More and more people are considering a new degree: Ph.D in Playwork.
Why? Because children’s play has lost its way. Across the world, according to a pair of academics, adults have become stifling and engineering, domineering and overcalculating in their oversight of how kids bide their time. Urbanization has certainly played a role, limiting “playgrounds” to rigid metal structures lacking the magical potential of backyards, fields and forests. But parenting trends have also been moving in an increasingly hands-on direction, influenced in part by practical concerns such as safety and bullying, but also by a hungry desire for measurable results and a general distrust of children’s abilities to teach themselves—to control the content and direction of their own play, whether it involves crayons or saws.
Morgan Leichter-Saxby and Suzanna Law are working on PhDs in Playwork at Leeds Beckett University in the UK, which recently appointed the world’s first Professor of Playwork. Their PhD adviser, Dr. Fraser Brown, describes playwork as “non-judgmental, non-directive and largely reflective.” The “three Frees” of play require that it be freely chosen, free of charge, and that children must be free to come and go as they please.
Adventure play can take a variety of forms, ranging from natural spaces with treehouses and twine forts reminiscent of Huck Finn or Pippi Longstocking, to dump-like playgrounds filled with old tires and plastic junk, to temporary arts and crafts gatherings. One of the most critical components of adventure play are playworkers, a group of trained staff who are able to trust the children and watch their progress and learning, adults who guide, monitor and support without intervening.
Leichter-Saxby and Law are currently on a six-country world tour promoting Pop-Up Adventure Play, an organization they founded in 2010. Registered as a charity, Pop-Up Adventure Play functions under the belief that “children have the right to play as they please, and that a place that supports children’s play benefits everyone.” It doesn’t seem like a revolutionary concept, but some are realizing that in some ways, it is. The values behind adventure play have caused a growing number of adults to recognize the ways in which they are constricting children’s creativity.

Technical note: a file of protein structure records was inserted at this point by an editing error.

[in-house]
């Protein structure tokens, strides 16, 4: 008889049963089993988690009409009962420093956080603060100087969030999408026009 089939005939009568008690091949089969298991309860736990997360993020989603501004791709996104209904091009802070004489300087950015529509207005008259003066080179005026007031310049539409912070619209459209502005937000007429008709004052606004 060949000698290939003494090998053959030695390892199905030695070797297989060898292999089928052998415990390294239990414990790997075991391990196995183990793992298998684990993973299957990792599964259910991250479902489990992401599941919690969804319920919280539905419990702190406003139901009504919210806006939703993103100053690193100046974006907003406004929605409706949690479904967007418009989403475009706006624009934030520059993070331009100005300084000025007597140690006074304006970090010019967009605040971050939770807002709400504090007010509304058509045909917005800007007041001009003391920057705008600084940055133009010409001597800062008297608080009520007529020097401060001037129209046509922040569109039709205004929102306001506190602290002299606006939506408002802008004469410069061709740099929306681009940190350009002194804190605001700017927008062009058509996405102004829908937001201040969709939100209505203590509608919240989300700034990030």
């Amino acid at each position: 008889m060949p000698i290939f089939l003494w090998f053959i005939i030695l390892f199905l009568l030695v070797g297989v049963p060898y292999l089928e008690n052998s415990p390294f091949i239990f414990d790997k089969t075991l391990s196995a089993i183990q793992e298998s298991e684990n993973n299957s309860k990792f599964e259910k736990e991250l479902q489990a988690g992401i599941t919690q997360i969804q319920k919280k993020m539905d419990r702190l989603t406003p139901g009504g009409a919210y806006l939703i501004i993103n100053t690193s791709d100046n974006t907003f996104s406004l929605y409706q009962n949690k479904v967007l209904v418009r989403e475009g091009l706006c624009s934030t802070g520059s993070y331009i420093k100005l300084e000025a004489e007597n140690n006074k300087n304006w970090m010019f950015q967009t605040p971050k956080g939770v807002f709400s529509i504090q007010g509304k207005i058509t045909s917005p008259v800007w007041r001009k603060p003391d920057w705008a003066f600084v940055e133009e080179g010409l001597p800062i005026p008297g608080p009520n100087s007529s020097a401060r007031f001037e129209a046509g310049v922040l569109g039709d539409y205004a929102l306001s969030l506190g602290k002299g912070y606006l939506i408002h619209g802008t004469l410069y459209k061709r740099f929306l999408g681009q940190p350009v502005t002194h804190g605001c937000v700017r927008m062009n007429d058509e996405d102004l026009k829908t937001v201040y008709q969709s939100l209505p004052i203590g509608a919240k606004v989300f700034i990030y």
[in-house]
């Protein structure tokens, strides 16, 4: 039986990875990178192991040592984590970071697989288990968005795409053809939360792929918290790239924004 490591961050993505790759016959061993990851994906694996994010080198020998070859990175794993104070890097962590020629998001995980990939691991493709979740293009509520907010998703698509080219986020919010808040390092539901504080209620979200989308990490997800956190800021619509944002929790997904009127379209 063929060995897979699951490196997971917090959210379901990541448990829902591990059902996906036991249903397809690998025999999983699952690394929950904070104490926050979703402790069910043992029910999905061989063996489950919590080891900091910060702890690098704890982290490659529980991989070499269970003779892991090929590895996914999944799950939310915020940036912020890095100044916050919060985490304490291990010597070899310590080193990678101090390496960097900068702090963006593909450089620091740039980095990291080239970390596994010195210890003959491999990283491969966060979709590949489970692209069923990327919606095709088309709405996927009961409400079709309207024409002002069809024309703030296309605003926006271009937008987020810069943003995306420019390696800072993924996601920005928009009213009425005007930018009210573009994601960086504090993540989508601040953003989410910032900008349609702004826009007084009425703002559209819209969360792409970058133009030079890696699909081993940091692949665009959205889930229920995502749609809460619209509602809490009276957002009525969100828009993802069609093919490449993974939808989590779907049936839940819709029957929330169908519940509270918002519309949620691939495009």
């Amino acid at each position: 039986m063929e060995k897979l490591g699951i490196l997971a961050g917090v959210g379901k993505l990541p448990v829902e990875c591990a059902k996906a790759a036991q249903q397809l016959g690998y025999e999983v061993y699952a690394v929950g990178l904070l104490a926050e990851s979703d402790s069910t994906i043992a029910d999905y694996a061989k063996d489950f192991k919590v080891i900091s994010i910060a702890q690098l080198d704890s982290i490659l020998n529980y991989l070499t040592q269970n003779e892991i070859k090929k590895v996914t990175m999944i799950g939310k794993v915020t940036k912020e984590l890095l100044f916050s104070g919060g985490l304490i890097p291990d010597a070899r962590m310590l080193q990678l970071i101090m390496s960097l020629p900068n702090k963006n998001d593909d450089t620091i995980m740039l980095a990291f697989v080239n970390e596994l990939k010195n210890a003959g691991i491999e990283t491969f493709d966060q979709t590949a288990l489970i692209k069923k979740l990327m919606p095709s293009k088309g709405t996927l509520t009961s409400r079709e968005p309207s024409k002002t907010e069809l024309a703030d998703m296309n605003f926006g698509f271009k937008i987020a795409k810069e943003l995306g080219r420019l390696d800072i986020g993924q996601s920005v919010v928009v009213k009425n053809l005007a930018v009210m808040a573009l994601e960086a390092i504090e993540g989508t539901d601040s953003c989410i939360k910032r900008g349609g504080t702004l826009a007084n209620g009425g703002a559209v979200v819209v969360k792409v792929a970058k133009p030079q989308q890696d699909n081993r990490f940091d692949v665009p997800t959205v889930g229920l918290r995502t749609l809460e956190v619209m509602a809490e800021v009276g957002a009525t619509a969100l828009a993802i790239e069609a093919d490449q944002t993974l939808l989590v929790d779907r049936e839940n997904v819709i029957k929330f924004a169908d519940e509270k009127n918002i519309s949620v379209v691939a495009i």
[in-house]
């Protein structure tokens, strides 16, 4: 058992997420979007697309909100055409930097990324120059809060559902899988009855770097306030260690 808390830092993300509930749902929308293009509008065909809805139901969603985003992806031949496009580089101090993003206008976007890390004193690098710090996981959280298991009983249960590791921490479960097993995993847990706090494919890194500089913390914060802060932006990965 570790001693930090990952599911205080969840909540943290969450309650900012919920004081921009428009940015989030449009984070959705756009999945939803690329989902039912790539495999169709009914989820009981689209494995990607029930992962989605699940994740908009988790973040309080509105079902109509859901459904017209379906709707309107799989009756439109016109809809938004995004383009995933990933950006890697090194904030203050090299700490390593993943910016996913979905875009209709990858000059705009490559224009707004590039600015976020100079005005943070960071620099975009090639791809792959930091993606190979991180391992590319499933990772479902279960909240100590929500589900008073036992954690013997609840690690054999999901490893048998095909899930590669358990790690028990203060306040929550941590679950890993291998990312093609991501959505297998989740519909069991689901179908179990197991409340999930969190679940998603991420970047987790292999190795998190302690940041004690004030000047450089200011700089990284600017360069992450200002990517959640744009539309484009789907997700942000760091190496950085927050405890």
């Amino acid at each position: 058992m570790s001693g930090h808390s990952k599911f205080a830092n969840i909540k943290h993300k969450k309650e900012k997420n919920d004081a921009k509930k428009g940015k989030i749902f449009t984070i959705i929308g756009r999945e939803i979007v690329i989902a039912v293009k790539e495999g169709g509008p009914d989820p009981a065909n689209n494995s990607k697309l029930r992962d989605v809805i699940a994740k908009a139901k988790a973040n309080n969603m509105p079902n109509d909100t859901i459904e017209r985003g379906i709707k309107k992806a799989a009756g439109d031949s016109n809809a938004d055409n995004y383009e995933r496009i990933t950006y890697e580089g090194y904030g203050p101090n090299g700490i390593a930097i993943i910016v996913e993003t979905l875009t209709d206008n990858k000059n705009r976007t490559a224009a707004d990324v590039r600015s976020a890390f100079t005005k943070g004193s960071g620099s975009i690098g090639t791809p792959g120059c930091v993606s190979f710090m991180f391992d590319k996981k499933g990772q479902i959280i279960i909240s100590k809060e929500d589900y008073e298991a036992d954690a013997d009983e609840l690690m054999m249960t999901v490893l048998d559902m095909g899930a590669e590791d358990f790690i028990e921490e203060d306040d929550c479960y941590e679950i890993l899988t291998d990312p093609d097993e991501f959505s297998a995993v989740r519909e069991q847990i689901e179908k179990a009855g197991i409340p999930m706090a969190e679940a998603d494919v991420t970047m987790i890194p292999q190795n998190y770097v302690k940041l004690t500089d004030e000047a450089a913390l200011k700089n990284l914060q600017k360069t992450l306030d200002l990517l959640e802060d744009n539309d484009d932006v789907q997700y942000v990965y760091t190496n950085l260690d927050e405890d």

When Leichter-Saxby came across her first adventure playground, she says “the vibe was like nowhere else on earth.” She and Law became play rangers, a type of playwork which involves bringing play into play-deprived communities. The more work they did, the more they felt that this was something that America really needed.
With Pop-Up Adventure Play, they wanted to create an accessible model of an adventure playground and provide the basic ideas to get people started. Anyone can access their free Pop-Up Play Shop Toolkit and Resource Pack, and ask for advice on how to get started. There have now been pop-ups in around 17 different countries, temporary projects intended to create momentum for long-term objectives.
Across different countries and neighborhoods, Leichter-Saxby and Law have observed that while governments have different initiatives, the main issues stay the same. “In Bogota, they’re saying the militia moved the drug lords out, and nobody knows their neighbors,” says Leichter-Saxby. “In Park Slope, it’s concerns about childcare, educational agenda, and testing that are overwhelming parents; kids aren’t playing outside, and nobody knows their neighbors. All around the world, there are shared problems of standardized testing, collapsed social networks, a mistrust of public space… From people in wildly different circumstances, you have the same stories about barriers to play.”
The two women have helped to create pop-up adventure play in museums, parks, parking lots, and empty shops. “We meet people where they are, rather than asking them to come to us,” says Law. Adventure playgrounds evolve organically to meet a community’s immediate needs, meaning that no two playgrounds will be the same. It’s a matter of incremental risk and cultivating awareness. “I think a lot of adults today think that they’re afraid of fire and sharp tools with children—but they’re really afraid of letting children do what they please,” says Law.
Erin Davis is the director of a short documentary about The Land, an adventure playground in Wrexham, Wales known for its edginess and unconventional levels of autonomy.
At The Land, children can climb trees and make fires, work with saws and hammers, and very much build their own adventure. The reason this can work is that The Land is a very insular community, and the riskier elements are possible due to the playworkers who eliminate real safety hazards like stray nails, as well as their intimacy and familiarity with the same group of kids. “Something like The Land would not be safe in a place like New York City, where people are playing once, if they’re visiting, or come with a school group for an afternoon,” explains Davis.